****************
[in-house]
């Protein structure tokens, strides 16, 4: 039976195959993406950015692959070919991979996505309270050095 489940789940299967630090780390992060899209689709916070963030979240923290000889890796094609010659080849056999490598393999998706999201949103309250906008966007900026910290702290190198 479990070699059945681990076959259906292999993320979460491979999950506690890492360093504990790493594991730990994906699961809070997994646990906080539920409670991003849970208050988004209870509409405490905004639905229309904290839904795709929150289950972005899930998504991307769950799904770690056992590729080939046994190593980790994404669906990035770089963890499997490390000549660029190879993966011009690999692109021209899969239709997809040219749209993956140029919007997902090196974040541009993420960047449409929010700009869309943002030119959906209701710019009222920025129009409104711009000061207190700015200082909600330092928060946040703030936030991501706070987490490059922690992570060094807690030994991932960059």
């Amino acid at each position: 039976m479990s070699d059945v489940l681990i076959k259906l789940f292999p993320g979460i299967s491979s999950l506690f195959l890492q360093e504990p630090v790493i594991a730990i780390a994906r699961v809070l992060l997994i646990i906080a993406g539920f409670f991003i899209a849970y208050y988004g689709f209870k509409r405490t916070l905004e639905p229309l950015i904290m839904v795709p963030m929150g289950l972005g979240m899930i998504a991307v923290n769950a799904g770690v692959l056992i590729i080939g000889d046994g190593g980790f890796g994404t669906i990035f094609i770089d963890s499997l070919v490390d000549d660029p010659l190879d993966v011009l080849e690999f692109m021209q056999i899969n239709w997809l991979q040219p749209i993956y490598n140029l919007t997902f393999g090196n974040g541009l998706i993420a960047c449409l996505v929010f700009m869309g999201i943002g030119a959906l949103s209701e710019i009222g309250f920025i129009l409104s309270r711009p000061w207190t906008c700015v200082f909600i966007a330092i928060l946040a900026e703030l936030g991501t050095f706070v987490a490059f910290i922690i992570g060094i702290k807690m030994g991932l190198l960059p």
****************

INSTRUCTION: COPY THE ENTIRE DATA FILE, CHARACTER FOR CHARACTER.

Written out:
[in-house]
């Protein structure tokens, strides 16, 4: 039976195959993406950015692959070919991979996505309270050095 489940789940299967630090780390992060899209689709916070963030979240923290000889890796094609010659080849056999490598393999998706999201949103309250906008966007900026910290702290190198 479990070699059945681990076959259906292999993320979460491979999950506690890492360093504990790493594991730990994906699961809070997994646990906080539920409670991003849970208050988004209870509409405490905004639905229309904290839904795709929150289950972005899930998504991307769950799904770690056992590729080939046994190593980790994404669906990035770089963890499997490390000549660029190879993966011009690999692109021209899969239709997809040219749209993956140029919007997902090196974040541009993420960047449409929010700009869309943002030119959906209701710019009222920025129009409104711009000061207190700015200082909600330092928060946040703030936030991501706070987490490059922690992570060094807690030994991932960059």
């Amino acid at each position: 039976m479990s070699d059945v489940l681990i076959k259906l789940f292999p993320g979460i299967s491979s999950l506690f195959l890492q360093e504990p630090v790493i594991a730990i780390a994906r699961v809070l992060l997994i646990i906080a993406g539920f409670f991003i899209a849970y208050y988004g689709f209870k509409r405490t916070l905004e639905p229309l950015i904290m839904v795709p963030m929150g289950l972005g979240m899930i998504a991307v923290n769950a799904g770690v692959l056992i590729i080939g000889d046994g190593g980790f890796g994404t669906i990035f094609i770089d963890s499997l070919v490390d000549d660029p010659l190879d993966v011009l080849e690999f692109m021209q056999i899969n239709w997809l991979q040219p749209i993956y490598n140029l919007t997902f393999g090196n974040g541009l998706i993420a960047c449409l996505v929010f700009m869309g999201i943002g030119a959906l949103s209701e710019i009222g309250f920025i129009l409104s309270r711009p000061w207190t906008c700015v200082f909600i966007a330092i928060l946040a900026e703030l936030g991501t050095f706070v987490a490059f910290i922690i992570g060094i702290k807690m030994g991932l190198l960059p």